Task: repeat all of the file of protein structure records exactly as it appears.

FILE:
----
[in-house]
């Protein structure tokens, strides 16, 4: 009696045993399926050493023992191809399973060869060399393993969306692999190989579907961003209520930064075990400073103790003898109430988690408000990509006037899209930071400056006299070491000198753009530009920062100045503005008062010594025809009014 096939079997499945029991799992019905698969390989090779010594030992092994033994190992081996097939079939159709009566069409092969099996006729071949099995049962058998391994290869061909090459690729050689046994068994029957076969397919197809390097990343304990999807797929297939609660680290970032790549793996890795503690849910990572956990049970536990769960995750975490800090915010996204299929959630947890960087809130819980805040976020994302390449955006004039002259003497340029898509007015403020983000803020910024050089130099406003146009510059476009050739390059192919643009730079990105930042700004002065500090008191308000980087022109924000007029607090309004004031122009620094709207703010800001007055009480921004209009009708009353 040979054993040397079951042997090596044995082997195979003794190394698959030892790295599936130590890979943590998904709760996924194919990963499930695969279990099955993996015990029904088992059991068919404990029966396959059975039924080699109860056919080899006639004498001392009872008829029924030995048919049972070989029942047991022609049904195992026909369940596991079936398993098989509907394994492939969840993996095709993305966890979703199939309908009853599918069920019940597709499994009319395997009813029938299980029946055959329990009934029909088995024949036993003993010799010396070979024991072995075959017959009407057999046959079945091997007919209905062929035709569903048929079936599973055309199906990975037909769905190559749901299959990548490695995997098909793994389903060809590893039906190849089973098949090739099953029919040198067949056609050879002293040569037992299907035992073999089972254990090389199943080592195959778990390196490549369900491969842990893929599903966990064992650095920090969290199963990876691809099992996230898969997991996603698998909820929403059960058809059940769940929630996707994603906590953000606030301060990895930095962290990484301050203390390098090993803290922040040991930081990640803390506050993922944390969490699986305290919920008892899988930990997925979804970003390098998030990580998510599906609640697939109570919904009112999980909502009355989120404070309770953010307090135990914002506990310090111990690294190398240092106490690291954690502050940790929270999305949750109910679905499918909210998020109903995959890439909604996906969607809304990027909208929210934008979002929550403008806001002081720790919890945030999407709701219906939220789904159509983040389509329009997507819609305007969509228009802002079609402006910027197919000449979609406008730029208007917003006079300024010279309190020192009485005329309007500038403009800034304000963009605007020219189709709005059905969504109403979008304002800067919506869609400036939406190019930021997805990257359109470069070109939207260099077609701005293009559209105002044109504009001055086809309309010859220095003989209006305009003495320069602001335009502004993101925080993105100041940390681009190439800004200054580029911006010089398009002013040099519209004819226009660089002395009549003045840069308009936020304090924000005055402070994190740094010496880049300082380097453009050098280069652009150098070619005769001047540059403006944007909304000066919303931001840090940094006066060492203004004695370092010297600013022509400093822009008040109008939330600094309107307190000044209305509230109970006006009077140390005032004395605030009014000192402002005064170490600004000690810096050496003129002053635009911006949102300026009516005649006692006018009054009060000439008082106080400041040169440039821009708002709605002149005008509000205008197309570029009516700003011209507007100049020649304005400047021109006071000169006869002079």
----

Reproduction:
[in-house]
């Protein structure tokens, strides 16, 4: 009696045993399926050493023992191809399973060869060399393993969306692999190989579907961003209520930064075990400073103790003898109430988690408000990509006037899209930071400056006299070491000198753009530009920062100045503005008062010594025809009014 096939079997499945029991799992019905698969390989090779010594030992092994033994190992081996097939079939159709009566069409092969099996006729071949099995049962058998391994290869061909090459690729050689046994068994029957076969397919197809390097990343304990999807797929297939609660680290970032790549793996890795503690849910990572956990049970536990769960995750975490800090915010996204299929959630947890960087809130819980805040976020994302390449955006004039002259003497340029898509007015403020983000803020910024050089130099406003146009510059476009050739390059192919643009730079990105930042700004002065500090008191308000980087022109924000007029607090309004004031122009620094709207703010800001007055009480921004209009009708009353 040979054993040397079951042997090596044995082997195979003794190394698959030892790295599936130590890979943590998904709760996924194919990963499930695969279990099955993996015990029904088992059991068919404990029966396959059975039924080699109860056919080899006639004498001392009872008829029924030995048919049972070989029942047991022609049904195992026909369940596991079936398993098989509907394994492939969840993996095709993305966890979703199939309908009853599918069920019940597709499994009319395997009813029938299980029946055959329990009934029909088995024949036993003993010799010396070979024991072995075959017959009407057999046959079945091997007919209905062929035709569903048929079936599973055309199906990975037909769905190559749901299959990548490695995997098909793994389903060809590893039906190849089973098949090739099953029919040198067949056609050879002293040569037992299907035992073999089972254990090389199943080592195959778990390196490549369900491969842990893929599903966990064992650095920090969290199963990876691809099992996230898969997991996603698998909820929403059960058809059940769940929630996707994603906590953000606030301060990895930095962290990484301050203390390098090993803290922040040991930081990640803390506050993922944390969490699986305290919920008892899988930990997925979804970003390098998030990580998510599906609640697939109570919904009112999980909502009355989120404070309770953010307090135990914002506990310090111990690294190398240092106490690291954690502050940790929270999305949750109910679905499918909210998020109903995959890439909604996906969607809304990027909208929210934008979002929550403008806001002081720790919890945030999407709701219906939220789904159509983040389509329009997507819609305007969509228009802002079609402006910027197919000449979609406008730029208007917003006079300024010279309190020192009485005329309007500038403009800034304000963009605007020219189709709005059905969504109403979008304002800067919506869609400036939406190019930021997805990257359109470069070109939207260099077609701005293009559209105002044109504009001055086809309309010859220095003989209006305009003495320069602001335009502004993101925080993105100041940390681009190439800004200054580029911006010089398009002013040099519209004819226009660089002395009549003045840069308009936020304090924000005055402070994190740094010496880049300082380097453009050098280069652009150098070619005769001047540059403006944007909304000066919303931001840090940094006066060492203004004695370092010297600013022509400093822009008040109008939330600094309107307190000044209305509230109970006006009077140390005032004395605030009014000192402002005064170490600004000690810096050496003129002053635009911006949102300026009516005649006692006018009054009060000439008082106080400041040169440039821009708002709605002149005008509000205008197309570029009516700003011209507007100049020649304005400047021109006071000169006869002079």